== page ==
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Brexit bill: Cabinet backs PM’s Brexit compromises offer

The cabinet has agreed Theresa May’s plan for her Withdrawal Agreement Bill, including compromises intended to attract the support of Labour MPs.
It includes the idea of a temporary customs relationship until the next general election, and measures on the environment and workers’ rights.
The bill will be put to a vote in early June, and if it fails, the PM is likely to come under intense pressure to quit.
She will give a speech on the latest developments at 16:00 BST.
BBC political editor Laura Kuenssberg said MPs and ministers who were not at cabinet would be briefed before the PM herself makes a statement.
The Withdrawal Agreement Bill is legislation required to bring the withdrawal agreement negotiated with the EU into British law.
MPs have rejected the withdrawal agreement three times, and talks with Labour on finding a compromise deal acceptable to their MPs broke down last week.
Downing Street said there was a “shared determination” in cabinet to find a way of passing the legislation.
At the meeting, Mrs May told her ministers: “The Withdrawal Agreement Bill is the vehicle which gets the UK out of the EU and it is vital to find a way to get it over the line.”
International Development Secretary Rory Stewart suggested on Sunday that the government and Labour were “half an inch apart” on key issues and “sensible” Labour MPs could be won round.
But shadow foreign secretary Emily Thornberry said she believed her colleagues would vote against the Withdrawal Agreement Bill as she had heard there was “no radical difference” in what was being offered.
Ms Thornberry told BBC Radio 4’s Today that Mrs May was simply engaging in “political theatre”, knowing the bill was very likely to be rejected once again.
She said Labour was still pushing for a customs union with the EU and close alignment with the single market after Brexit.
However, Commons leader and Brexiteer Andrea Leadsom said she would back the bill “so long as it continues to be leaving the European Union”, which she defined as being outside both of those structures.
She also stressed the need to be prepared for a no-deal Brexit, telling Today: “What I do think is that for any negotiation to succeed, you have to be prepared to walk away.”
Remaining within a customs union would avoid the need for tariffs (taxes) to be imposed on goods moving between the UK and the EU, but many Brexiteers feel it would also prevent Britain making the clean break from Brussels that they want.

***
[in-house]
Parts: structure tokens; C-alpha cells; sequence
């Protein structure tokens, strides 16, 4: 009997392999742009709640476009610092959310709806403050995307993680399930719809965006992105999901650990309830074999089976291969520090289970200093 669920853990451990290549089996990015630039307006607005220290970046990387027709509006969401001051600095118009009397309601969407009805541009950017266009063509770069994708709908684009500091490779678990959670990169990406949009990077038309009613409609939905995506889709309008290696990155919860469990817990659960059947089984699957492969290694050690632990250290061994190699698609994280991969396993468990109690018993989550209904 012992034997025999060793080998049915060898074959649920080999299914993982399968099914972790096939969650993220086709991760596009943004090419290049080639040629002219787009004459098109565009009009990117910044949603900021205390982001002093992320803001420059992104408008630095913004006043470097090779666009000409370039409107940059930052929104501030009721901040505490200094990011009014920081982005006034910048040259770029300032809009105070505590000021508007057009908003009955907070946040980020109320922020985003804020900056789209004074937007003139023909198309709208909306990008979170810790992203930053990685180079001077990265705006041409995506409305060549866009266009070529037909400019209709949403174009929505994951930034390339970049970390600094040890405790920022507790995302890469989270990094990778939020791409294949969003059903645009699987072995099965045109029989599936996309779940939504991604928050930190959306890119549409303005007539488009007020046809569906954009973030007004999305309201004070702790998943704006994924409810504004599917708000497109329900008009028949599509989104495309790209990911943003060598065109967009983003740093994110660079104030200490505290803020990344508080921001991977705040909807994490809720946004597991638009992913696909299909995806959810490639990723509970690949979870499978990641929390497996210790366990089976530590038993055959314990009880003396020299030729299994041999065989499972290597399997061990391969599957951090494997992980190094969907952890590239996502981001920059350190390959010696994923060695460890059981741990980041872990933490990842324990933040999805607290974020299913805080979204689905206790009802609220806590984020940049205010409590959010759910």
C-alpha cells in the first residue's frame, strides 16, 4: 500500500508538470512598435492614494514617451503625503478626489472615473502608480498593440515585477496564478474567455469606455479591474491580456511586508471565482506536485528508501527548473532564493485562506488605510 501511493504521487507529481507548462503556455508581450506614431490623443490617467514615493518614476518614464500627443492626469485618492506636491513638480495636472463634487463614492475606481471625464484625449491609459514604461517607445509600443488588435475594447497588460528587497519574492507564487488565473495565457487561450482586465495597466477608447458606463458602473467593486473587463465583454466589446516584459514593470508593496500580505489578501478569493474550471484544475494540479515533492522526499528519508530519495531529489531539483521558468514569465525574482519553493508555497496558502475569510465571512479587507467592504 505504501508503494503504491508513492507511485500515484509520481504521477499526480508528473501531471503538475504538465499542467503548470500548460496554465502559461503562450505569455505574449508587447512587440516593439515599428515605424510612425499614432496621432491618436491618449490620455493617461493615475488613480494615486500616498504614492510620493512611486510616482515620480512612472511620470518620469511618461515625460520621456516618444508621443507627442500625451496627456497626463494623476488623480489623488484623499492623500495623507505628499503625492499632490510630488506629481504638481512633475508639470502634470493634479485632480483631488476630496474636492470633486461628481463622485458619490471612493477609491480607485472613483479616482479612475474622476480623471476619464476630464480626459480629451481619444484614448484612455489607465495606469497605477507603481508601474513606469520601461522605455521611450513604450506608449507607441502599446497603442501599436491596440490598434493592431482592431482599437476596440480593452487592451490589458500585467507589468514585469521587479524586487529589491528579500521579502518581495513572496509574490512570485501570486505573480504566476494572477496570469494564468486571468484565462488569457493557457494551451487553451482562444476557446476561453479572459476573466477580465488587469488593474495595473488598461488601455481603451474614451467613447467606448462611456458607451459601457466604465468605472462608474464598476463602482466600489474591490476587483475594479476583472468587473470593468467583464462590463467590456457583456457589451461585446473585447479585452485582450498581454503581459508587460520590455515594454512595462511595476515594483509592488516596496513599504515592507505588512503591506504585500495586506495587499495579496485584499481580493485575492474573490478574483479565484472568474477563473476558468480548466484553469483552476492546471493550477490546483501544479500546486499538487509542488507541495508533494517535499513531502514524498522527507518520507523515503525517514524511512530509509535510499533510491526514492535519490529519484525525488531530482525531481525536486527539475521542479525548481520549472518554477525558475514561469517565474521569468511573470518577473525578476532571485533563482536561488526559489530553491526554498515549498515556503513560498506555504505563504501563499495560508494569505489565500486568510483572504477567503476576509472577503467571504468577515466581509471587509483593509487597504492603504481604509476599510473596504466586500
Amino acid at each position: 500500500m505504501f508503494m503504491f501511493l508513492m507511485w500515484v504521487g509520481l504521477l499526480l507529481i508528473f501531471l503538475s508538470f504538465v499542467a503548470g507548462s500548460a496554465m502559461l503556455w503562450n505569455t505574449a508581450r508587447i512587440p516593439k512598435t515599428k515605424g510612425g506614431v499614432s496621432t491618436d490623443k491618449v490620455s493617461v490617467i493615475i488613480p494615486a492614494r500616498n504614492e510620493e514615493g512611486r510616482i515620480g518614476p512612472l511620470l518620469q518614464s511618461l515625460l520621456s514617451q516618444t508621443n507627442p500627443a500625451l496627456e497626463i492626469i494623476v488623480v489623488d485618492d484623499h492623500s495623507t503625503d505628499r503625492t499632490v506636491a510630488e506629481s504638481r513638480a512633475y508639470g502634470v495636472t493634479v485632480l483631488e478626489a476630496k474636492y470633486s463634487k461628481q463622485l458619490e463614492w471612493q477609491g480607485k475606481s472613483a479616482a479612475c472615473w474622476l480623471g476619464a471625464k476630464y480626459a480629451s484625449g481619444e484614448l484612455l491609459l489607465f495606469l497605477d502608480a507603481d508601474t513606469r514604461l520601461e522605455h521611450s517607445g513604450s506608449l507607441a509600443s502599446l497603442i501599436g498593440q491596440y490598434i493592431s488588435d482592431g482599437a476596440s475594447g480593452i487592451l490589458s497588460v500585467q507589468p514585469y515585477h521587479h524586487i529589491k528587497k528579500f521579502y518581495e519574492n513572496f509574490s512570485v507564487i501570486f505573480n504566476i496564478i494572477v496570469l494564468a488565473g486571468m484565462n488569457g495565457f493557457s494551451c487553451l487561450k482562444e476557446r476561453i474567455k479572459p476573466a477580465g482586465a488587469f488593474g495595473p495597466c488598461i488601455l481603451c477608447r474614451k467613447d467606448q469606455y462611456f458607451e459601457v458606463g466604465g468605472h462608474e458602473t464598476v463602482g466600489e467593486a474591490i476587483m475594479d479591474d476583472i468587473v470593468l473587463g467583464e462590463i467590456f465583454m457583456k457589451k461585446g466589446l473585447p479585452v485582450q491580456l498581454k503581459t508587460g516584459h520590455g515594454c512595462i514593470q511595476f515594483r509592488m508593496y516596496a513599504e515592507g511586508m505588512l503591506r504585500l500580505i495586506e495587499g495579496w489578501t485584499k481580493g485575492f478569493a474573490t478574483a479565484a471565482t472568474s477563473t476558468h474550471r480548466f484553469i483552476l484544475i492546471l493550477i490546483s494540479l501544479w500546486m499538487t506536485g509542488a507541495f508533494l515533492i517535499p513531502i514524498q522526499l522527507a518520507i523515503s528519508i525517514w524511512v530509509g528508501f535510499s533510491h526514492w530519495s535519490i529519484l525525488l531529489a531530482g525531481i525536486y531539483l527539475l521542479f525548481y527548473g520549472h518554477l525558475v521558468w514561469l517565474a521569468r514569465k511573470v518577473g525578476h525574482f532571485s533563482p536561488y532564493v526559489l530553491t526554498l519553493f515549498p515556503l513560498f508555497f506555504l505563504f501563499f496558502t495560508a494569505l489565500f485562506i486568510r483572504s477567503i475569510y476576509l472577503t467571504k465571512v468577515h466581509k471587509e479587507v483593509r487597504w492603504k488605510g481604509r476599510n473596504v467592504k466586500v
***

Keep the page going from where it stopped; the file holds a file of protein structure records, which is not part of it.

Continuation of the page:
The BBC’s deputy political editor John Pienaar said getting cabinet approval was the “easy bit” for Mrs May and winning over Conservative MPs would be much harder.
Ex-minister Mark Francois, a vocal critic of the prime minister, said if the vote was held today the bill would be defeated by a huge margin.
He told the BBC that MPs who had backed the PM in the past would be “more reluctant” to do so if the party got a drubbing in the European elections and she would have to rely on Labour votes to get her way.
“Unless she is rescued by a Marxist, the Withdrawal Agreement Bill is dead on arrival,” he told Radio 4’s World at One.
Mr Francois dismissed comments to be made later by Philip Hammond, who will warn prospective Conservative leadership contenders against “hijacking” Brexit by “knowingly inflicting” a damaging no-deal exit on the economy.
The chancellor will tell business leaders that there is “no mandate” for such a no-deal exit and that even with “all the preparation in the world” it would be highly damaging.
“To advocate for no deal is to hijack the result of the referendum and in doing so knowingly to inflict damage on our economy and our living standards,” he will say.
Media captionIs the UK in a crisis over leaving the EU?
Mr Francois said the chancellor was a “Remain fanatic” and he suggested the public increasingly backed leaving with a deal and trading with the EU using World Trade Organization rules.
On Sunday, Brexit Party leader Nigel Farage said that was now “the only way the democratic will of the people can be delivered”.
The UK was originally due to leave the EU on 29 March, but the deadline was pushed back when MPs failed to approve Mrs May’s deal.
When the new deadline was announced, the government said it would “continue to make all necessary preparations” for a no-deal Brexit, after it was reported that departments had stood down their planning.